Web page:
A year ago today, myself and the rest of the Houston Nine, along with the other passengers and crew of the National Geographic Explorer stood – cups of rum in our hands – at the grave, of Sir Ernest Shackleton (1874-1922), one of the principal figures of the Heroic Age of Antarctic Exploration.
After Norwegian explorer Roald Amundsen reached the South Pole in 1911, Shackleton set out – as leader of the Imperial Trans-Antarctic Expedition (1914-1917) – to become the first to cross Antarctica on foot. The mission was struck by disaster when his ship, the Endurance, became trapped in the pack ice of the Weddell Sea and subsequently crushed, leaving the 28 men marooned with no hope of rescue. One might think this story would become forgotten as a horrible failure, or at least a lesson in the perils of polar exploration. Certainly, you’d think Shackleton would not be considered a hero. But he is.
Because no one died. Despite a 20 month ordeal of little food, injuries, conflict, depression, frostbite, below zero temperatures, and the total darkness of the Antarctic winters, every crew member of the Endurance returned home. Shackleton’s leadership abilities is credited for this miracle. Known as “The Boss,” Shackleton had a forceful personality and was also a keen judge of men. A frequently cited example is Shackleton’s division of the group once they reached the inhospitable Elephant Island -using lifeboats – about 100 miles out from Antarctica. Knowing they would never be rescued, Shackleton chose five other men to sail with him in a 20 foot open boat (which they christened the James Caird – a replica is shown below) 800 miles to South Georgia Island where there was a whaling station at Stroemness. (It was an incredible feat of navigation.) He did not choose his right-hand man, Frank Wild, to accompany him; he left Wild in charge of the refugees on Elephant Island. Instead, he selected two of the crew’s biggest troublemakers to be part of that six man team. His reasoning: they would be under his watchful eye where their rebellious natures would not undermine the cohesiveness and survival of those left behind.
And because he never gave up: not only did the James Caird nearly capsize, they landed on the wrong side of South Georgia; they were forced to cross the treacherous mountains of the island on foot to reach Stroemness; and were repeatedly turned down or turned back by the sea ice conditions when they attempted to retrieve their men on Elephant Island. It wasn’t until the end of August, 2016, that Shackleton, with the help of Chilean sea captain Luis Pardo, that Frank Wild and the others were finally rescued.
We sailed past Elephant Island three days later. As you can see, the weather was not the best. The tall object on the right hand side is a statue dedicated to Captain Pardo.
Shackleton later died before he could begin another journey to Antarctica, on board a ship anchored at South Georgia. Knowing that his heart truly belonged to the frozen southern ocean, his widow declared he be buried there rather than returned to England.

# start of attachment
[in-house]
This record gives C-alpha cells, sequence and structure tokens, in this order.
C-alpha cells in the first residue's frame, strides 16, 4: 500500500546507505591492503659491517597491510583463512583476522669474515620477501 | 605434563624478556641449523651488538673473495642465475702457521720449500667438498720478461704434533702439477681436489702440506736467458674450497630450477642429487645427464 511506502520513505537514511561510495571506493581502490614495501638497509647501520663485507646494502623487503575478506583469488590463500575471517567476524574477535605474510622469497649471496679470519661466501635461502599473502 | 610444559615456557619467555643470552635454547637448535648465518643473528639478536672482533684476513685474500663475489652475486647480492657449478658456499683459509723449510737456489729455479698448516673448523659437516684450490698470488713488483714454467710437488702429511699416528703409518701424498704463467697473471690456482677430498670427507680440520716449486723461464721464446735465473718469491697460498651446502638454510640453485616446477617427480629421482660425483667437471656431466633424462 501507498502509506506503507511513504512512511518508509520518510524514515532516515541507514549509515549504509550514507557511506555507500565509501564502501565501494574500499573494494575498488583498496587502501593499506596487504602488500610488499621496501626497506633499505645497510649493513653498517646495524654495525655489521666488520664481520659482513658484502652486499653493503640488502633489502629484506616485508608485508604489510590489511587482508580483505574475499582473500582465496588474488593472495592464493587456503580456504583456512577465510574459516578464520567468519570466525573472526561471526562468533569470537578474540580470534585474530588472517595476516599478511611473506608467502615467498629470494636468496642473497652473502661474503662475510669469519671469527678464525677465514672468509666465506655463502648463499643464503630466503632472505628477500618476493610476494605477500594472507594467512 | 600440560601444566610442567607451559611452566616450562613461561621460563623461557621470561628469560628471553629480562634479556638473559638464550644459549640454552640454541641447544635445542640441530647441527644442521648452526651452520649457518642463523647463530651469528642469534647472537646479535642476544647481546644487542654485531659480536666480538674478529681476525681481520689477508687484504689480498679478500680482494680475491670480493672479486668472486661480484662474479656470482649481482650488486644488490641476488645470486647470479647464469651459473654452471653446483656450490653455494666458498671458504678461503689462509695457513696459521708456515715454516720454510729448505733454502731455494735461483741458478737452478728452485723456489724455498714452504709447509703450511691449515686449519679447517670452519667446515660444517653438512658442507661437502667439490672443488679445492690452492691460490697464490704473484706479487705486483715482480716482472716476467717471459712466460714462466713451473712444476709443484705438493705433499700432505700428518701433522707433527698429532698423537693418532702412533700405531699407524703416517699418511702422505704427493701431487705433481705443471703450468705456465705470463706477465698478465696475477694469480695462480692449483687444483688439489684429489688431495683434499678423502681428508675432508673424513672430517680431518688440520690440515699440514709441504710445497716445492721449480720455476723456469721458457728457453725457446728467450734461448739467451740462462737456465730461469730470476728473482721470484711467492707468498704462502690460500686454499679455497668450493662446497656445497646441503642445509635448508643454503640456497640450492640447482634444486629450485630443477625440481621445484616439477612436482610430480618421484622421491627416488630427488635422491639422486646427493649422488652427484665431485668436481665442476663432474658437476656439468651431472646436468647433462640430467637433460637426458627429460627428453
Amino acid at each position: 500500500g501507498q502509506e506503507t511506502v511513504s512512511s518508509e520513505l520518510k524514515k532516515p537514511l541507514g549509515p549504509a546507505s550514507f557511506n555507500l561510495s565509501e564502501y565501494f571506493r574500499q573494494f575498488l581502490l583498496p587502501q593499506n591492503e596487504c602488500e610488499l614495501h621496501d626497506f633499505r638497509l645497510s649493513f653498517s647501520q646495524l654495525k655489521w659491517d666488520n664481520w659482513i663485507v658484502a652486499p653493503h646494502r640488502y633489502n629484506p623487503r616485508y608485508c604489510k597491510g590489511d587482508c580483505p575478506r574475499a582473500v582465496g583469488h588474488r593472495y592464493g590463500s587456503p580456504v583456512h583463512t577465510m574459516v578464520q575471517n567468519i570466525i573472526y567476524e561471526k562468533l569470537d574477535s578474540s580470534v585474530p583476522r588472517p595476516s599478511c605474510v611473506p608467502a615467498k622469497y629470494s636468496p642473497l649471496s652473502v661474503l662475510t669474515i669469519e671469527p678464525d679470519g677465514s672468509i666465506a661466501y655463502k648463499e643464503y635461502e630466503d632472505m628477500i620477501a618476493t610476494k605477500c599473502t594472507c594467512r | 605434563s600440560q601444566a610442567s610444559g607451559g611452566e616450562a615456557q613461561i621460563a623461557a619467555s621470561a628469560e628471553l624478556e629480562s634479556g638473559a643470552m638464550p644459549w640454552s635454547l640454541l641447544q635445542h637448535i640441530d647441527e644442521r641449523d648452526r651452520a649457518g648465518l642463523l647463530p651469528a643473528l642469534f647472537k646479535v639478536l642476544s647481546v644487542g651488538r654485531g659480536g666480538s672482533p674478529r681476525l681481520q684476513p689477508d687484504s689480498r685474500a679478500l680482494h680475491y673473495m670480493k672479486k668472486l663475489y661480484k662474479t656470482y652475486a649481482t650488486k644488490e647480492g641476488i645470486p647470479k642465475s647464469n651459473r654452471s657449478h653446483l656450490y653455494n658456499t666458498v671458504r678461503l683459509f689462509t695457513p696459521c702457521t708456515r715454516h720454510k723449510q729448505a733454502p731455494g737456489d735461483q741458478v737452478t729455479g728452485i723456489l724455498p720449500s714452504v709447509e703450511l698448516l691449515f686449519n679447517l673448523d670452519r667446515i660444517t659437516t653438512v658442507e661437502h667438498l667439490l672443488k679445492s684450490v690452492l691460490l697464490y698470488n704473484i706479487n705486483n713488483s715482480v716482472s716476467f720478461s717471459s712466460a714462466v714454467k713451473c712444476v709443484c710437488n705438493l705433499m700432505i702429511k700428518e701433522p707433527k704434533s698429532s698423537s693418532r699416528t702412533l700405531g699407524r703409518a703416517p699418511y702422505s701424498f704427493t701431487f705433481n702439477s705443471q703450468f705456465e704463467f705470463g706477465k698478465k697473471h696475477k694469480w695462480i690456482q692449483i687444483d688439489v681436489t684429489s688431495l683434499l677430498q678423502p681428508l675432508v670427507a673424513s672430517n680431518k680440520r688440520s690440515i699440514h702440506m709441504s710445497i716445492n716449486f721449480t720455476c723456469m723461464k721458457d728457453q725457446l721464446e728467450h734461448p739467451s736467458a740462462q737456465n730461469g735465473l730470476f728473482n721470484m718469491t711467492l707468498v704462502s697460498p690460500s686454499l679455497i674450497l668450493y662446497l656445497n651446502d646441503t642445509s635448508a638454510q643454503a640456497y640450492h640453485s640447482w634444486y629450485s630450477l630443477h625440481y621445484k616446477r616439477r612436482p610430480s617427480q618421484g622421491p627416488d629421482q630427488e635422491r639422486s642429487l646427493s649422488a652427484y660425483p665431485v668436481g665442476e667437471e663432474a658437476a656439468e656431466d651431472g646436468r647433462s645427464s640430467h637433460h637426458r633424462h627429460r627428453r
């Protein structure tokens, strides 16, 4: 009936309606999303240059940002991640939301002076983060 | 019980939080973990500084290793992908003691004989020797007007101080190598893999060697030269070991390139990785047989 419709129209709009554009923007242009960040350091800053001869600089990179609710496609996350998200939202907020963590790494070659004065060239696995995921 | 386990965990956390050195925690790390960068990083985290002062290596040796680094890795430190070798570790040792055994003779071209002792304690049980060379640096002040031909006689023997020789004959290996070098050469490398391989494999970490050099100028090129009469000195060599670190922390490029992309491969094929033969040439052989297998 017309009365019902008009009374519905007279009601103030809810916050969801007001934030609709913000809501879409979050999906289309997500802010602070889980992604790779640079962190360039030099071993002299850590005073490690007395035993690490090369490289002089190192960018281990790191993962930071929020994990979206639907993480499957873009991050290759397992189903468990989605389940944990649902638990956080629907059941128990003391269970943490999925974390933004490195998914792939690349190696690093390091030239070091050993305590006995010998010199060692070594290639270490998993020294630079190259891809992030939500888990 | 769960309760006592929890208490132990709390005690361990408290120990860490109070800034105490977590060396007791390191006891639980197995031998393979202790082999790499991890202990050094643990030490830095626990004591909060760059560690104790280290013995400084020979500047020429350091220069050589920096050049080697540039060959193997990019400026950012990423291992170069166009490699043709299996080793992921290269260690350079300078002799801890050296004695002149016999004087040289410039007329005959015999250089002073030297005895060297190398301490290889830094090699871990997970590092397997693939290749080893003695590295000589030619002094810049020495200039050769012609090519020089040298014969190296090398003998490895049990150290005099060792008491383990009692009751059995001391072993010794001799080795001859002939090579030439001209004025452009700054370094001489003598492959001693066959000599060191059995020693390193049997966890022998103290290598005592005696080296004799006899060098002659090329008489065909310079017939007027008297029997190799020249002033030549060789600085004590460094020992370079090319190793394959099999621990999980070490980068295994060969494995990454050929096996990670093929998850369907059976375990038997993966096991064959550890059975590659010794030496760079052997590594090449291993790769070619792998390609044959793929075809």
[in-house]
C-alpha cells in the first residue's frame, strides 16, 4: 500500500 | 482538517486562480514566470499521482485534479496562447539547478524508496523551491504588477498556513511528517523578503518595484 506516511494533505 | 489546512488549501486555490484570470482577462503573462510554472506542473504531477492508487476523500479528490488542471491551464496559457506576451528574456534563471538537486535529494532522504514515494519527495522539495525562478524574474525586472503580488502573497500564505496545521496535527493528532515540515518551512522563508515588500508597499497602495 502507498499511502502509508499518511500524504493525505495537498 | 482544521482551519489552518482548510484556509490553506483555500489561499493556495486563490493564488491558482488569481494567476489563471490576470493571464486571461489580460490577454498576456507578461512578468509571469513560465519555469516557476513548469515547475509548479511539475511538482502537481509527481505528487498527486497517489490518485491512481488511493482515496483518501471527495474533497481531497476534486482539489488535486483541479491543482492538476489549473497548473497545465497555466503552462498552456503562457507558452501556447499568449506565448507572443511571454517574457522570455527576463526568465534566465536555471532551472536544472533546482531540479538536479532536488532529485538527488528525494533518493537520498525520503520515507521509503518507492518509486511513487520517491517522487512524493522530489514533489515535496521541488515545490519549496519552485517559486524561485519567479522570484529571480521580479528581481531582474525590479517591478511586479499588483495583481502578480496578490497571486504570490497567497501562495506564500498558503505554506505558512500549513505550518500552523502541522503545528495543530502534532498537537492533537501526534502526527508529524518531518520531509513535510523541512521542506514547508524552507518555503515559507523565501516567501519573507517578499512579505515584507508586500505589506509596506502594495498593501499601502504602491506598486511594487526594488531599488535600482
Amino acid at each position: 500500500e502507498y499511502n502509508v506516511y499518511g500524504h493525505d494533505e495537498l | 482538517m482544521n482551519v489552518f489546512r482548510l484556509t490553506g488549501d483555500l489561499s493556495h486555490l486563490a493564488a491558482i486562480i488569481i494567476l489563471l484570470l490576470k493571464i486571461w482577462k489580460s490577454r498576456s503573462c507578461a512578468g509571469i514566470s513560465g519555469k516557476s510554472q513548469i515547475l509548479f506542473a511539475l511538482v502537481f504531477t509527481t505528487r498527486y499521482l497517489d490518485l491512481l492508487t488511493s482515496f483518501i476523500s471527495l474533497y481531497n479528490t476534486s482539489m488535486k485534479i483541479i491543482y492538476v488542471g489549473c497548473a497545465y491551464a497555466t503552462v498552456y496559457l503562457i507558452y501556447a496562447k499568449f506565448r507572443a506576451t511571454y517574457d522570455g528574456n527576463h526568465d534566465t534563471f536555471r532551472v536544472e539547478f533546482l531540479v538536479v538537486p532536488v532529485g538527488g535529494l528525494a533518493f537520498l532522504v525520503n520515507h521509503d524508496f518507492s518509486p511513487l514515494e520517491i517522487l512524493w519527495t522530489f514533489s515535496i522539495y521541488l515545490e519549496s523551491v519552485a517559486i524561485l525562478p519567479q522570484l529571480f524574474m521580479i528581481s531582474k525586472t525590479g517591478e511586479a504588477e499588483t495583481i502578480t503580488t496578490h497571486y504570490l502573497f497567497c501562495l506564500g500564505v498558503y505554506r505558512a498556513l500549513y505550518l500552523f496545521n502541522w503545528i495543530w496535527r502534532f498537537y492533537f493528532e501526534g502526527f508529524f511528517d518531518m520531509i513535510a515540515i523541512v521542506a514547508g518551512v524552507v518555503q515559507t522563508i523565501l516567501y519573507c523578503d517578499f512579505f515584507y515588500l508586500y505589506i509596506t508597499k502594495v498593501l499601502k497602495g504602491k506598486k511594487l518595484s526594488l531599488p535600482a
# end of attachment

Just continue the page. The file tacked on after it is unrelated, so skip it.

Shackleton’s saga is a tale oft told in books and film. Considered to be the best of the written accounts is Alfred Lansing’s 1959 “Endurance: Shackleton’s Incredible Voyage” – a highly recommended read!
There is even a business guide which details Shackleton’s advice on how to lead people: “Shackleton’s Way: Leadership Lessons from the Great Antarctic Explorer” by Margot Morrell and Stephanie Capparell.
Kenneth Branagh was the most recent to portray The Boss on film, in the 2002 A&E mini-series “Shackleton.”
(Side Note: There were reports that Matt Damon and Ben Affleck were going to produce a new movie titled “Race to the South Pole” about Shackleton’s contemporaries: Roald Amundsen and Robert Falcon Scott, but I’ve seen no updates on that project since 2012.)
It has become customary for visitors to South Georgia Island, and its capital of Grytviken (now a research station and museum – complete with gift shop!), to visit Shackleton’s grave and to show respect to The Boss, drinking a toast to his memory. As snow flakes drifted down upon us, we raised our cups, drank, and then let the remaining droplets of rum fall upon his grave, and that of Frank Wild – whose ashes are interred just to the right (Shackleton’s right-hand man into eternity).
There is a quote, attributed to different sources and now found on t-shirts sold at the Grytviken gift shop, which neatly sums up Shackleton’s capabilities:
“For scientific discovery, give me Scott; For speed and efficiency of travel, give me Amunsend; but when disaster strikes and all hope is gone, get down on your knees and pray for Shackleton.”
I don’t usually drink rum – it’s not my favorite liquor – but today I had a sip and again toasted The Boss, and to my memories of Antarctica, to my memory of my beloved cat Turtle who nearly died while I was away, and to the hope that I can one day return to the frozen continent.